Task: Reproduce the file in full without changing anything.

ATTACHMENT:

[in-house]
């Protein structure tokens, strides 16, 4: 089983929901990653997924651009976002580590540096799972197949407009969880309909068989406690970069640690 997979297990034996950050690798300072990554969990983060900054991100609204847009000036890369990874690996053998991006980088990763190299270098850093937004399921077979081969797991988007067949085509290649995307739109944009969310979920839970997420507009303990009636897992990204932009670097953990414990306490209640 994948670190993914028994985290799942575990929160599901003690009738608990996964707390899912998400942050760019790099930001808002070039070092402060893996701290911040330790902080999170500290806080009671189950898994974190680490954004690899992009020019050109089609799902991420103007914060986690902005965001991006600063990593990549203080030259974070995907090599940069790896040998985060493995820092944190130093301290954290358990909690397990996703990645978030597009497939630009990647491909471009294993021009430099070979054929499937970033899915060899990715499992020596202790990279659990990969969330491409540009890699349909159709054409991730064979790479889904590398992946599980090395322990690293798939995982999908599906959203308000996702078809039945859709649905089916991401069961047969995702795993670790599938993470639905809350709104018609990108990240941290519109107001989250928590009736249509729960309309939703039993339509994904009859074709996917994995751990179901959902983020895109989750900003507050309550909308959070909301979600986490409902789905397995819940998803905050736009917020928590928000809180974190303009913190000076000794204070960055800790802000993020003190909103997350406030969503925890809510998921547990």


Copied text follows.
[in-house]
């Protein structure tokens, strides 16, 4: 089983929901990653997924651009976002580590540096799972197949407009969880309909068989406690970069640690 997979297990034996950050690798300072990554969990983060900054991100609204847009000036890369990874690996053998991006980088990763190299270098850093937004399921077979081969797991988007067949085509290649995307739109944009969310979920839970997420507009303990009636897992990204932009670097953990414990306490209640 994948670190993914028994985290799942575990929160599901003690009738608990996964707390899912998400942050760019790099930001808002070039070092402060893996701290911040330790902080999170500290806080009671189950898994974190680490954004690899992009020019050109089609799902991420103007914060986690902005965001991006600063990593990549203080030259974070995907090599940069790896040998985060493995820092944190130093301290954290358990909690397990996703990645978030597009497939630009990647491909471009294993021009430099070979054929499937970033899915060899990715499992020596202790990279659990990969969330491409540009890699349909159709054409991730064979790479889904590398992946599980090395322990690293798939995982999908599906959203308000996702078809039945859709649905089916991401069961047969995702795993670790599938993470639905809350709104018609990108990240941290519109107001989250928590009736249509729960309309939703039993339509994904009859074709996917994995751990179901959902983020895109989750900003507050309550909308959070909301979600986490409902789905397995819940998803905050736009917020928590928000809180974190303009913190000076000794204070960055800790802000993020003190909103997350406030969503925890809510998921547990």